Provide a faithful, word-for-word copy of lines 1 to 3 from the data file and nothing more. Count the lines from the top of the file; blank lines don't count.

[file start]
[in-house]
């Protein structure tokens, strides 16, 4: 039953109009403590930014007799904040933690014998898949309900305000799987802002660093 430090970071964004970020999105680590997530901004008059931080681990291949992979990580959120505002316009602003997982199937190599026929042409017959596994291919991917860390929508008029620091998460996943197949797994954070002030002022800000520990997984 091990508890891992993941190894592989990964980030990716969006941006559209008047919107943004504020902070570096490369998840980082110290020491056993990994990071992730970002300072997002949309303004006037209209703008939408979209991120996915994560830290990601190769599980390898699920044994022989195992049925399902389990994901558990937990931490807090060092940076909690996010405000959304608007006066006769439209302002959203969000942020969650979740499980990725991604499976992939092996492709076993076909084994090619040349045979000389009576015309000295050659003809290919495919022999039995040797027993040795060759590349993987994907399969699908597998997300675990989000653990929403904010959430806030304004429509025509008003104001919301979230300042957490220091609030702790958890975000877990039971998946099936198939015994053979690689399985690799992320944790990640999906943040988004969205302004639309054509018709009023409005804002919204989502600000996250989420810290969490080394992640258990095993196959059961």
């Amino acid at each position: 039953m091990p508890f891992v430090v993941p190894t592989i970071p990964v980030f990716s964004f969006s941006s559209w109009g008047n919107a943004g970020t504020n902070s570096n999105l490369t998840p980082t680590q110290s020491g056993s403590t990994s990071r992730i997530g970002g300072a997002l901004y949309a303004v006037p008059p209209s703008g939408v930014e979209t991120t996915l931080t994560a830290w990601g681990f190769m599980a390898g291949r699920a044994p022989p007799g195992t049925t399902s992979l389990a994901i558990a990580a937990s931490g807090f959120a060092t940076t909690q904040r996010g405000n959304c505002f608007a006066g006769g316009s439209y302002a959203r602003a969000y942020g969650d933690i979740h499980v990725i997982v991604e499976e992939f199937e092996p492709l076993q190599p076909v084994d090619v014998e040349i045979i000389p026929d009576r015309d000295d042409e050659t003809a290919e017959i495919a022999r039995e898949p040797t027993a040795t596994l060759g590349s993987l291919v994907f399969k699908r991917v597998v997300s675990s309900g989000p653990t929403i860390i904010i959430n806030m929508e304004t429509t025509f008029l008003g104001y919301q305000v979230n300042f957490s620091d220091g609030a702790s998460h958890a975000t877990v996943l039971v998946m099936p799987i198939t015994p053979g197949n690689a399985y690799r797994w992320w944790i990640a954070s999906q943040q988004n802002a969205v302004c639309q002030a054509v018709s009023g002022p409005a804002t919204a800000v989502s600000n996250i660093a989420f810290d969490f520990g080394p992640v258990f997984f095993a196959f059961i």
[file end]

[in-house]
């Protein structure tokens, strides 16, 4: 039953109009403590930014007799904040933690014998898949309900305000799987802002660093 430090970071964004970020999105680590997530901004008059931080681990291949992979990580959120505002316009602003997982199937190599026929042409017959596994291919991917860390929508008029620091998460996943197949797994954070002030002022800000520990997984 091990508890891992993941190894592989990964980030990716969006941006559209008047919107943004504020902070570096490369998840980082110290020491056993990994990071992730970002300072997002949309303004006037209209703008939408979209991120996915994560830290990601190769599980390898699920044994022989195992049925399902389990994901558990937990931490807090060092940076909690996010405000959304608007006066006769439209302002959203969000942020969650979740499980990725991604499976992939092996492709076993076909084994090619040349045979000389009576015309000295050659003809290919495919022999039995040797027993040795060759590349993987994907399969699908597998997300675990989000653990929403904010959430806030304004429509025509008003104001919301979230300042957490220091609030702790958890975000877990039971998946099936198939015994053979690689399985690799992320944790990640999906943040988004969205302004639309054509018709009023409005804002919204989502600000996250989420810290969490080394992640258990095993196959059961």
């Amino acid at each position: 039953m091990p508890f891992v430090v993941p190894t592989i970071p990964v980030f990716s964004f969006s941006s559209w109009g008047n919107a943004g970020t504020n902070s570096n999105l490369t998840p980082t680590q110290s020491g056993s403590t990994s990071r992730i997530g970002g300072a997002l901004y949309a303004v006037p008059p209209s703008g939408v930014e979209t991120t996915l931080t994560a830290w990601g681990f190769m599980a390898g291949r699920a044994p022989p007799g195992t049925t399902s992979l389990a994901i558990a990580a937990s931490g807090f959120a060092t940076t909690q904040r996010g405000n959304c505002f608007a006066g006769g316009s439209y302002a959203r602003a969000y942020g969650d933690i979740h499980v990725i997982v991604e499976e992939f199937e092996p492709l076993q190599p076909v084994d090619v014998e040349i045979i000389p026929d009576r015309d000295d042409e050659t003809a290919e017959i495919a022999r039995e898949p040797t027993a040795t596994l060759g590349s993987l291919v994907f399969k699908r991917v597998v997300s675990s309900g989000p653990t929403i860390i904010i959430n806030m929508e304004t429509t025509f008029l008003g104001y919301q305000v979230n300042f957490s620091d220091g609030a702790s998460h958890a975000t877990v996943l039971v998946m099936p799987i198939t015994p053979g197949n690689a399985y690799r797994w992320w944790i990640a954070s999906q943040q988004n802002a969205v302004c639309q002030a054509v018709s009023g002022p409005a804002t919204a800000v989502s600000n996250i660093a989420f810290d969490f520990g080394p992640v258990f997984f095993a196959f059961i």